The opinion of the court was delivered by: MARVIN E. ASPEN
MEMORANDUM OPINION AND ORDER
MARVIN E. ASPEN, District Judge:
Plaintiffs, representing a class comprising approximately 2,000 former employees of Jewel Food Stores ("Jewel"), move for entry of judgment on all issues of liability related to Count I of the third-amended complaint. Additionally, plaintiffs seek (1) adjudication of issues related to their entitlement to prejudgment interest on the damages fund created in conjunction with this action, and (2) to reopen discovery with respect to the issue of damages. Jewel has filed a cross-motion for entry of judgment on the liability issue, alternatively seeking additional evidentiary hearings concerning liability. For the reasons detailed below, we deny Jewel's motion for entry of judgment or alternatively for further evidentiary proceedings, and we grant plaintiffs' motions for entry of judgment, for adjudication of prejudgment interest issues, and for the conduct of limited discovery.
Jewel operates approximately 180 supermarkets in and around Chicago, employing some 15,000 employees represented by Local 881 of the United Food and Commercial Workers Union (the "Union"). In September of 1982, the Union began negotiations with Jewel for a new collective bargaining agreement ("CBA") to run from September 15, 1982 to June 15, 1985. Negotiations stalled, however, as Jewel insisted on a "most favored nations" clause, whereby Jewel would have the right to reduce wages unilaterally to the level achieved by any competing food store that might negotiate a more favorable contract with the Union during the term of the CBA. Jewel anticipated that Cub Foods, a warehouse-style grocery store chain, was poised to enter the Chicago market. The Union refused Jewel's demand for a "most favored nations" clause and, after protracted negotiations, the parties reached an agreement without such a clause. The agreement was reduced to writing and ratified by the Union membership on January 27, 1983, and took effect retroactive to September 19, 1982.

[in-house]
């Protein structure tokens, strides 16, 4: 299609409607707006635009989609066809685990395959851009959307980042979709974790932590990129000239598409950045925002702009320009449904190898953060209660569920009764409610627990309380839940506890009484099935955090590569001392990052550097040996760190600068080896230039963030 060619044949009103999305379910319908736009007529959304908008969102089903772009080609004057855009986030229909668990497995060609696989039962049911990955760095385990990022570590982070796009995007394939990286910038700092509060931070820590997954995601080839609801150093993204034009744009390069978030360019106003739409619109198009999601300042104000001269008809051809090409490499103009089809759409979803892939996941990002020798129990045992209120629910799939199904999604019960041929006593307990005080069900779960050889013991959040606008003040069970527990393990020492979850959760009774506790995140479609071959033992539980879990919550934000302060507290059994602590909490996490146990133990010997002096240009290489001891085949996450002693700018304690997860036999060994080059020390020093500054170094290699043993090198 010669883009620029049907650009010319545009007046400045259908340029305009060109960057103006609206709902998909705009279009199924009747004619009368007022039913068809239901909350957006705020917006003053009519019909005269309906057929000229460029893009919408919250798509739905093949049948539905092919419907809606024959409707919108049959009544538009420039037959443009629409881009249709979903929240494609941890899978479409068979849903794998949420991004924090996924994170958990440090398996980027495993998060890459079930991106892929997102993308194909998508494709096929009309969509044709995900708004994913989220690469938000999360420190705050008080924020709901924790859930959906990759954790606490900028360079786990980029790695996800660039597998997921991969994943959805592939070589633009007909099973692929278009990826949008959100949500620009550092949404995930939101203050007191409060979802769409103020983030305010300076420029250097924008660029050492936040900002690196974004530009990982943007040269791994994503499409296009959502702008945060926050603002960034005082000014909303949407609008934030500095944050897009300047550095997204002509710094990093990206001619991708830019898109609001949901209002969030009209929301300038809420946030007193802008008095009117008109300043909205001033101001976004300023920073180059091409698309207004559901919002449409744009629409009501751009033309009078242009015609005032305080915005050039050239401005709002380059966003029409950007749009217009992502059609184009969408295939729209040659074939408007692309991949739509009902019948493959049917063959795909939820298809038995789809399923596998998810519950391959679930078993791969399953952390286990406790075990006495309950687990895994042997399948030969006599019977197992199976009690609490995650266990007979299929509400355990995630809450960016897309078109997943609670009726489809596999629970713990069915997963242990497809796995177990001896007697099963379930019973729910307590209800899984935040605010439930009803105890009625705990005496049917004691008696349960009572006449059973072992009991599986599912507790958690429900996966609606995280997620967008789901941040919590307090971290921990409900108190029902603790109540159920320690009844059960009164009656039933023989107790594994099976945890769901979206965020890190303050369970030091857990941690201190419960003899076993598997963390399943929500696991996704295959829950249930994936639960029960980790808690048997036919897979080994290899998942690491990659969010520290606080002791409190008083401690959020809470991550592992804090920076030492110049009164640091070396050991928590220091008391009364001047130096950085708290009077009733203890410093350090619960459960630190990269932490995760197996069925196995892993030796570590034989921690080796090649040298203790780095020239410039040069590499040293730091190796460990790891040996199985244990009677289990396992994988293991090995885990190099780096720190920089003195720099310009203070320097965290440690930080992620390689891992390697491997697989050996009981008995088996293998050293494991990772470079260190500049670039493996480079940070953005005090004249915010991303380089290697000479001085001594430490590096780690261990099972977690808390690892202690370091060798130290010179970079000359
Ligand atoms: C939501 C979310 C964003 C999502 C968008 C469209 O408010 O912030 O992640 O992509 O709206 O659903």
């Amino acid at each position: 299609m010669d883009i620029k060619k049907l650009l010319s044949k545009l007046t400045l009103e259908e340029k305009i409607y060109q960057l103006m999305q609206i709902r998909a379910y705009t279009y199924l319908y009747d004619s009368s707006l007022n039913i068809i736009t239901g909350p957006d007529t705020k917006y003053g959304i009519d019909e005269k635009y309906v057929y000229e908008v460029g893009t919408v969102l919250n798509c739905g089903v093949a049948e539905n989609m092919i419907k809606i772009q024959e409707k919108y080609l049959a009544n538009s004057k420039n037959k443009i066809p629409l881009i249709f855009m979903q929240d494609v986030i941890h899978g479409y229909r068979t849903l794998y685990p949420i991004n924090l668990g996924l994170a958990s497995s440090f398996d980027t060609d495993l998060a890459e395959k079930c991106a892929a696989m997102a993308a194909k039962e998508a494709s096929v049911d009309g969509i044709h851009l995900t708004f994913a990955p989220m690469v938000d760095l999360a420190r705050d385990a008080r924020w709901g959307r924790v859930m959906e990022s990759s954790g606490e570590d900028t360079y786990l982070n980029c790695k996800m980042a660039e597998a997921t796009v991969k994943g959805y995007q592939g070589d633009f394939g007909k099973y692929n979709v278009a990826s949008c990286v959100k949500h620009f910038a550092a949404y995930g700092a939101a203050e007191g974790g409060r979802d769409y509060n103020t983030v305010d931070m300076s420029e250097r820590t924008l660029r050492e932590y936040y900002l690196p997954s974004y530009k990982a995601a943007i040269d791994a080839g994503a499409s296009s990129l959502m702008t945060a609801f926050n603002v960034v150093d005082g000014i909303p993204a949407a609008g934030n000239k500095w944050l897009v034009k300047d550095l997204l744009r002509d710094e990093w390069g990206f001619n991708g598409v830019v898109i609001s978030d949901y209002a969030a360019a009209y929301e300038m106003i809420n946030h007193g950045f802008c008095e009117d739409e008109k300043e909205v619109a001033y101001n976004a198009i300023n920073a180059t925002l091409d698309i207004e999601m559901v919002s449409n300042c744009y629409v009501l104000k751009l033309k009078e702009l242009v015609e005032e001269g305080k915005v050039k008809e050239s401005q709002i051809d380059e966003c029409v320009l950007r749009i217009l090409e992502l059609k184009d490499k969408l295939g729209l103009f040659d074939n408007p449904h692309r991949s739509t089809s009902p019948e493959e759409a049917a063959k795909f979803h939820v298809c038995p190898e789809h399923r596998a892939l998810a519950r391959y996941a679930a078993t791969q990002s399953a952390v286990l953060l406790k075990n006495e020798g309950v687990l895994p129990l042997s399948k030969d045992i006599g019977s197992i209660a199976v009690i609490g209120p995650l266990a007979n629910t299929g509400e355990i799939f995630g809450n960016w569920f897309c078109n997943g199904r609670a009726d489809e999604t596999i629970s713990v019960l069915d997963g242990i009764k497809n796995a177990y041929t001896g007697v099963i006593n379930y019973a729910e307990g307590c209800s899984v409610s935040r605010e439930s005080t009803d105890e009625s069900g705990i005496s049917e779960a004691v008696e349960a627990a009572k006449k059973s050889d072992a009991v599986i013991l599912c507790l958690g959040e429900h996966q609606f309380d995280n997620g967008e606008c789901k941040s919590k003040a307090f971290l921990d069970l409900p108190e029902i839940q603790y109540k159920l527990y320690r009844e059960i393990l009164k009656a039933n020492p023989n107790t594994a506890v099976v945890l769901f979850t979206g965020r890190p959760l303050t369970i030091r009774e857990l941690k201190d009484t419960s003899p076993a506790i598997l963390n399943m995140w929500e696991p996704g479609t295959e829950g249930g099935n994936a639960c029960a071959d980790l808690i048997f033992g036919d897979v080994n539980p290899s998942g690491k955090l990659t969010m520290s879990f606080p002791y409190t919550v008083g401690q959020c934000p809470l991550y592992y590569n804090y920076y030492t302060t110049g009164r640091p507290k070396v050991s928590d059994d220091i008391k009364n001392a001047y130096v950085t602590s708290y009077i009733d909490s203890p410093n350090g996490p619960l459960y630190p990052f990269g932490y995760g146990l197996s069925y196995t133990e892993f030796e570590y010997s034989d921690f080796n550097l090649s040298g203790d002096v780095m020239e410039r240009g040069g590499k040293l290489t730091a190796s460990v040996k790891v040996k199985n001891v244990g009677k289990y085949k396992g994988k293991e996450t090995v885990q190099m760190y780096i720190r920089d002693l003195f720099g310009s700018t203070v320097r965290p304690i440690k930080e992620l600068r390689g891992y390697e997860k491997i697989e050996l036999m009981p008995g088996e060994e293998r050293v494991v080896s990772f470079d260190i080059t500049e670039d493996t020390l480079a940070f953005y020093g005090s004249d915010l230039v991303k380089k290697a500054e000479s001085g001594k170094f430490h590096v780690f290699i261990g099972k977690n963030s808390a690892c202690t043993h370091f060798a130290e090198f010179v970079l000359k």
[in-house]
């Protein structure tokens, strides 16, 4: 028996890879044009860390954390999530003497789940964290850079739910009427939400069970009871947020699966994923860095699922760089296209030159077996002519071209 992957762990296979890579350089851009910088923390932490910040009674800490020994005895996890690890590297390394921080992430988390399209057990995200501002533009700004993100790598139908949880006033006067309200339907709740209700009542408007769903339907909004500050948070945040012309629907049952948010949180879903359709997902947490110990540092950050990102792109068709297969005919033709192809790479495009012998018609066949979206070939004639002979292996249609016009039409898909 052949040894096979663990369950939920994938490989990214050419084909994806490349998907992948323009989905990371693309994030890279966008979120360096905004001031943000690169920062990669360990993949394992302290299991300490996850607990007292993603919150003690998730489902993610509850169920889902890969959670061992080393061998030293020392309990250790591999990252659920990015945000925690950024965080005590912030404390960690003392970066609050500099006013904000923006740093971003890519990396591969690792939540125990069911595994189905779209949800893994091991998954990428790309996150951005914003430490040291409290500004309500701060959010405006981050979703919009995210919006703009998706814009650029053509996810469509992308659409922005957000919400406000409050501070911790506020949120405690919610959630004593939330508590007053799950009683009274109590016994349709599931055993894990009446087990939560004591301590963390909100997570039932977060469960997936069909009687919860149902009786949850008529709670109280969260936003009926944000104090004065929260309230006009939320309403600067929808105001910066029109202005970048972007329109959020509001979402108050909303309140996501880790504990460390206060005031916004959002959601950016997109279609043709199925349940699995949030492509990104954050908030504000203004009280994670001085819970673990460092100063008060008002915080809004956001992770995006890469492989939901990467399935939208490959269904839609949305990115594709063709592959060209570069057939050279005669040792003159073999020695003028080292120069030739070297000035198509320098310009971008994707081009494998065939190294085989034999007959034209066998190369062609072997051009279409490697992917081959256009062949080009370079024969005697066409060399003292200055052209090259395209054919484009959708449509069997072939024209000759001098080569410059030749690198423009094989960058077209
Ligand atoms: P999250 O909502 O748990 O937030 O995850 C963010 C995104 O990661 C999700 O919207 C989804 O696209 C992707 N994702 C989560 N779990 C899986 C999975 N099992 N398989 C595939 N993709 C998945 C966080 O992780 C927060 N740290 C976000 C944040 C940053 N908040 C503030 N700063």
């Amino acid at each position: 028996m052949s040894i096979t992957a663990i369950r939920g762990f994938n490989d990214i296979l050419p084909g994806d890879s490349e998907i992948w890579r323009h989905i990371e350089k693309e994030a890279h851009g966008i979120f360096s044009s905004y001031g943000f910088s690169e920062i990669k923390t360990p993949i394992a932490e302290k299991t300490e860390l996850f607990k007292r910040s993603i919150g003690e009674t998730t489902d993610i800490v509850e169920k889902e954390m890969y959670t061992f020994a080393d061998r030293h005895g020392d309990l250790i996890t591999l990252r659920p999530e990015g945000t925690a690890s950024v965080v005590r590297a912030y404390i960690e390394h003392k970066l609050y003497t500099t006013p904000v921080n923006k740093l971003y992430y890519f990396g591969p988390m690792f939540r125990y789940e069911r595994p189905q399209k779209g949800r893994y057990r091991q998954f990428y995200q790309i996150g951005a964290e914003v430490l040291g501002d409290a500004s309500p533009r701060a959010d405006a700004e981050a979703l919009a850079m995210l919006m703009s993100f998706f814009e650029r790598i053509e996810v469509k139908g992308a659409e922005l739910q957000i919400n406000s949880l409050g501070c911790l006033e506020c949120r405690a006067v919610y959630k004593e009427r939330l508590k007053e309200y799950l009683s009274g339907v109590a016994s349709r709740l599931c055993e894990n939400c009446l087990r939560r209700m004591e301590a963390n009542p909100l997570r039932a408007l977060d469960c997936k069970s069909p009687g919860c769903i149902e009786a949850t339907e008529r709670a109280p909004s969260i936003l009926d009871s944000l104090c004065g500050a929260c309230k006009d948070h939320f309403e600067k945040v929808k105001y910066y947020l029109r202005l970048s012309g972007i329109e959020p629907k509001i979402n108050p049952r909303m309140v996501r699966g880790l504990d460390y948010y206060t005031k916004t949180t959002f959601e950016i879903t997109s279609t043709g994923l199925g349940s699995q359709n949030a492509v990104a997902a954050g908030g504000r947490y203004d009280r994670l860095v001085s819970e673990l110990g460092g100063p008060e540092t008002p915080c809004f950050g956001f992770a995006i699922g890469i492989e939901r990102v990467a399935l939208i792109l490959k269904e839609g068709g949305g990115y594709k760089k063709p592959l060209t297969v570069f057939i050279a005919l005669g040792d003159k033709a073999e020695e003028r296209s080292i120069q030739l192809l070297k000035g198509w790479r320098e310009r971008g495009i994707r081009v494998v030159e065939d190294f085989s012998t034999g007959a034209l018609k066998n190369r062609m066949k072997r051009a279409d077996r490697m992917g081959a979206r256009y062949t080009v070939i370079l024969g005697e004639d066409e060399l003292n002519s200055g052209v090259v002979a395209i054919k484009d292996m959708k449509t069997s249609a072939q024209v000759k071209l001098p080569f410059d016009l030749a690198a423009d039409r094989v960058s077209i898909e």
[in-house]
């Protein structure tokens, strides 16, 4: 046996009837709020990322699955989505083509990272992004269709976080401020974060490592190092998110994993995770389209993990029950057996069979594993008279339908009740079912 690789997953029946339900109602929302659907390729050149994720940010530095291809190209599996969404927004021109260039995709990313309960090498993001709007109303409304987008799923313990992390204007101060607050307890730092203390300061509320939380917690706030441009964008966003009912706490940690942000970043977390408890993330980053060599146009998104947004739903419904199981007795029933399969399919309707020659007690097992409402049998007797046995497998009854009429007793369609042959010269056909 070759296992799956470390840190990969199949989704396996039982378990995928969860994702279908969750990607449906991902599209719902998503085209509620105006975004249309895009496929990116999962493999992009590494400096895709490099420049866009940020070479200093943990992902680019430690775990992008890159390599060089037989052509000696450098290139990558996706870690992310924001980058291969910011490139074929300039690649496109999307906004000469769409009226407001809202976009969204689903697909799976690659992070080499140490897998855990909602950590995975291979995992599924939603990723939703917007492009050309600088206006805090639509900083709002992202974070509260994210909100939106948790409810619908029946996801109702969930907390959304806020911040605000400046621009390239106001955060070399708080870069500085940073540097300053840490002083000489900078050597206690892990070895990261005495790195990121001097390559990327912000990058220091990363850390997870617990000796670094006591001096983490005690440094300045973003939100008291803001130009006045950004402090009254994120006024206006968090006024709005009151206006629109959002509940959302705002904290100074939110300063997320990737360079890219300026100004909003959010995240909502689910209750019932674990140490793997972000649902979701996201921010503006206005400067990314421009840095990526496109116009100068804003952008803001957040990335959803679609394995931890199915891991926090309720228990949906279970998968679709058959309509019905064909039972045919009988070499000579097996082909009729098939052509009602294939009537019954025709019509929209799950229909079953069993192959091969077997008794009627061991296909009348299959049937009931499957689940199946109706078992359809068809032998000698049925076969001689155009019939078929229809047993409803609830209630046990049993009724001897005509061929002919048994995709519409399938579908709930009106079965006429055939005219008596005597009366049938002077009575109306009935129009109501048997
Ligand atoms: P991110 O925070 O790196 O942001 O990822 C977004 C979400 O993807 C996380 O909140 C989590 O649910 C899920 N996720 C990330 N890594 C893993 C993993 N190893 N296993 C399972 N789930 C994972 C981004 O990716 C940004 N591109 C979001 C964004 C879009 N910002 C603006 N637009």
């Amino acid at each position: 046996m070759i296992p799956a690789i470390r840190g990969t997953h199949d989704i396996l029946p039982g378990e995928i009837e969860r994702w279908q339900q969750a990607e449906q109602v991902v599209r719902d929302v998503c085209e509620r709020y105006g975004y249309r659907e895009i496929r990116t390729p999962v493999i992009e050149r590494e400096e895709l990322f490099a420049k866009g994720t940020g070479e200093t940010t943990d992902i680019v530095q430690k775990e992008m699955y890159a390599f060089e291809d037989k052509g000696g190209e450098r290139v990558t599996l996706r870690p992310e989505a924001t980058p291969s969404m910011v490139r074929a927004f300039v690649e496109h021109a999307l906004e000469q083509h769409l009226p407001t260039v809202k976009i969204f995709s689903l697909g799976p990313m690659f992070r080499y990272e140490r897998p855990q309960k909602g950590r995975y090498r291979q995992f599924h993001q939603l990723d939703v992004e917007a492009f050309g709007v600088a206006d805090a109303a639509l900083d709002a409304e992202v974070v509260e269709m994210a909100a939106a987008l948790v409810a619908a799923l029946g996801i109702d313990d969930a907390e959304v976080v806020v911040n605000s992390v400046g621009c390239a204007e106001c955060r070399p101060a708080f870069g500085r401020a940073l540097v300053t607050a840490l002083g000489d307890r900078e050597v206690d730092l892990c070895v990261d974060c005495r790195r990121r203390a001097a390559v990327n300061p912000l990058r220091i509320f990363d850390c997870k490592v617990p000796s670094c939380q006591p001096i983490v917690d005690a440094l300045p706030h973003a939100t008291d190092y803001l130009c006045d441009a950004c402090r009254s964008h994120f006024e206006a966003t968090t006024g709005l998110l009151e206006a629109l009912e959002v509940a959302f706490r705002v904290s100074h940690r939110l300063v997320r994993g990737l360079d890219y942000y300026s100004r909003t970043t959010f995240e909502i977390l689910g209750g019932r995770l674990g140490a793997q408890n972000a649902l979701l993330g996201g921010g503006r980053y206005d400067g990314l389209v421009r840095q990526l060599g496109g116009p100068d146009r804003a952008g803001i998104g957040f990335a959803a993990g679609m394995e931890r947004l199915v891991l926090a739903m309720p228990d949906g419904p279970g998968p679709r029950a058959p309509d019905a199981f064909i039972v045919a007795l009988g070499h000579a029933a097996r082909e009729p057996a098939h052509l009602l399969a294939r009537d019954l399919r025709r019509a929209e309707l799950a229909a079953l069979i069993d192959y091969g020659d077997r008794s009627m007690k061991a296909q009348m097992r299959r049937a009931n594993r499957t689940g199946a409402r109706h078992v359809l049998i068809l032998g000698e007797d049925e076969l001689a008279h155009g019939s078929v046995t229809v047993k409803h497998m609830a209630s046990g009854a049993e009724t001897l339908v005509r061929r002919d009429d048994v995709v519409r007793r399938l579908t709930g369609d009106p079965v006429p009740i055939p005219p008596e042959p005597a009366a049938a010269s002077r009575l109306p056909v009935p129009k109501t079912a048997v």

With Cub Foods' entry into the Chicago market in 1983, Jewel announced the reopening of contract negotiations. After reaching an impasse, on February 26, 1984, Jewel unilaterally implemented its final offer, cutting wages below levels mandated by the CBA. The Union immediately filed suit in the United States District Court for the Northern District of Illinois, alleging unfair labor practices. Ultimately, the parties resolved their differences, with the Union agreeing to drop the suit and Jewel agreeing to award backpay to its current employees. Plaintiffs represent a class of individuals who were employed by Jewel at the time of the unilateral wage reduction, but who quit, retired or were fired before the settlement. At Jewel's insistence, plaintiffs and the represented class were specifically left out of the settlement agreement. As such, plaintiffs filed this action against the Union for breach of its duty of fair representation and against Jewel for breach of contract. On June 26, 1986, this court granted summary judgment in favor of the Union, holding that the Union owed no duty of fair representation to former employees. Merk v. Jewel Food Stores, 641 F. Supp. 1024, 1032 (N.D. Ill. 1986), aff'd, 848 F.2d 761 (7th Cir.) ("Merk I"), cert. denied, 488 U.S. 956, 109 S. Ct. 393, 102 L. Ed. 2d 382 (1988). The remaining claim against Jewel for breach of the CBA went to a jury, which found in favor of Jewel (i.e., that the Union had agreed to a "reopener" provision). After plaintiffs' unsuccessful post-trial motions, the court entered judgment in favor of Jewel. Merk v. Jewel Food Stores, 734 F. Supp. 330, 331 (N.D. Ill. 1990) (Posner, J., sitting by designation). Plaintiffs appealed, and the Seventh Circuit reversed the judgment, holding that the secret "reopener" provision violated federal labor policy and, hence, was unenforceable. Merk v. Jewel Food Stores, 945 F.2d 889, 899 (7th Cir. 1991), cert. denied, 112 S. Ct. 1951, 118 L. Ed. 2d 555 (1992) ("Merk II"). The cause was remanded to this court for further proceedings consistent with the Seventh Circuit's ruling in Merk II.